It is also important to consider that whilst these techniques optimize web site/ web server performances, the overall performance can be based on number of other factors. This includes performance of Application Server, Database Server (in a multi-tiered setup). But there is lot of improvements you can gain optimizing sites as described in this article.

CSS Enlightenment with LESS

I have recently started modifying one of my older site’s CSS. Looking at the file gave me a headache as so much duplication. It was harder to figure it what was really going on.

I have also heard about LESS and other CSS pre-processors but really have not had a chance to use it until now.

After using LESS CSS file is much leaner and easier to navigate through. My CSS classes are no longer duplicated and instead they are wrapped in reusable types called mixins (see also mix what?)

There are re-usable variables defined for various styles, and I have reused those variable frequently.

Also  Visual Studio Web Essential 2012 package is a great way to work with LESS. It compiles your .LESS file and upon Save, you can see the CSS output next to your .LESS file.

Let’s take a look at simple example. And of course a real example (not foo, not bar)

In my site I have a CSS class block that have repeated twice like below..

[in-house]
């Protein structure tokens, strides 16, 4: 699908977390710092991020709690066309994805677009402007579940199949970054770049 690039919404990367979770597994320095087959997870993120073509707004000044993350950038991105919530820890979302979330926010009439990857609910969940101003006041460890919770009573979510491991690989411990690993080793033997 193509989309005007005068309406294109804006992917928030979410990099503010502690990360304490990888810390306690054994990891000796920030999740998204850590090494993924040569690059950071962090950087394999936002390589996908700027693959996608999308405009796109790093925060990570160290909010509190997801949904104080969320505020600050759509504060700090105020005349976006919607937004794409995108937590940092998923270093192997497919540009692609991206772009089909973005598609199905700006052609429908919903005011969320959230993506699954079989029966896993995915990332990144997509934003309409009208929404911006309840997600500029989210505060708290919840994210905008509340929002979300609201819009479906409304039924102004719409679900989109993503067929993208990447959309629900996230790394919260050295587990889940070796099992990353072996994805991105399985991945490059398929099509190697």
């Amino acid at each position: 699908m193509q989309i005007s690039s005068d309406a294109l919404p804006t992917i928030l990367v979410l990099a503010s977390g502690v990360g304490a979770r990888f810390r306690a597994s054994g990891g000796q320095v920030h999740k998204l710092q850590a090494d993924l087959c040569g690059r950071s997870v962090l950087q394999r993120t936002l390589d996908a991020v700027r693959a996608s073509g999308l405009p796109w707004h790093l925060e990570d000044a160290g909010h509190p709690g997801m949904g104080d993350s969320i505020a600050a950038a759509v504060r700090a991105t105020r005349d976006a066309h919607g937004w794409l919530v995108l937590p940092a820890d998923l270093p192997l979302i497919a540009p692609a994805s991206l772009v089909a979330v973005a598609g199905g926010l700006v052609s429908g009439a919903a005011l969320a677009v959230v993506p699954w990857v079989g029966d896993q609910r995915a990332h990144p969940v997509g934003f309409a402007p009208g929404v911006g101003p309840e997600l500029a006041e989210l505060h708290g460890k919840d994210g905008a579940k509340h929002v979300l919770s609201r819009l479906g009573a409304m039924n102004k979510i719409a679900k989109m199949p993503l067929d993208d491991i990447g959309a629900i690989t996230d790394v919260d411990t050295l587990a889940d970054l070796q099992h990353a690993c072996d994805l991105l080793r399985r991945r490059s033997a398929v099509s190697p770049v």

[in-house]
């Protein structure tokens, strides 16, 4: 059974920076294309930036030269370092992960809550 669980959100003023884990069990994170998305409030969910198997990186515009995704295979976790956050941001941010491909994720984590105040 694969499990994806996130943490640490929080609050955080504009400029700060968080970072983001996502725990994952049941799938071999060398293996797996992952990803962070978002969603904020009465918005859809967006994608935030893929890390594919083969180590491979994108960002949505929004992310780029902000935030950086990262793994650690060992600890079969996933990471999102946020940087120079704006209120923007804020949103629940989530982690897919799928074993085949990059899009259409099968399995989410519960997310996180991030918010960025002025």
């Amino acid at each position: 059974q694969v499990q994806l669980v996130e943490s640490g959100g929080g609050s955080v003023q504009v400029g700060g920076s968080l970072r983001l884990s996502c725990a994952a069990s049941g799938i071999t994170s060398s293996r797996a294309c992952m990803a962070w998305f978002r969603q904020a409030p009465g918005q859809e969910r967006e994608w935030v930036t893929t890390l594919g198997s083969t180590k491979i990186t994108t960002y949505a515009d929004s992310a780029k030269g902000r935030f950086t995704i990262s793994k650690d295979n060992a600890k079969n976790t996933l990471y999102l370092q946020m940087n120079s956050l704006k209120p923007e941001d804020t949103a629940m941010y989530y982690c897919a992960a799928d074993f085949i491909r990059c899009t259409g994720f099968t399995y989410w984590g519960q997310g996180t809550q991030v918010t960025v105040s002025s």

pre

As you see these are styles for a link and should display different colors on the target link based on hover or not. Now if you were to change the font, you would have to change it in two places. With LESS you can introduce a variable which compiles into the same CSS sets.

pre1

This two classes can also be extracted into a maxin, and control the color from the calling CSS class.

premaxin

It is very much like functional programming! Now if we have to modify the styles they all in a single class.

Once you compile, you can see the generated CSS as below.

pregenerated

LESS makes very easier to work with CSS.

 

Getting Started with T4MVC

This post is about T4MVC and how you would use it within your MVC application. T4MVC is a great way to generate strongly typed helpers so you can eliminate the use of literal strings when referring to Actions, Controller, and Views within your MVC application.

How to install T4MVC?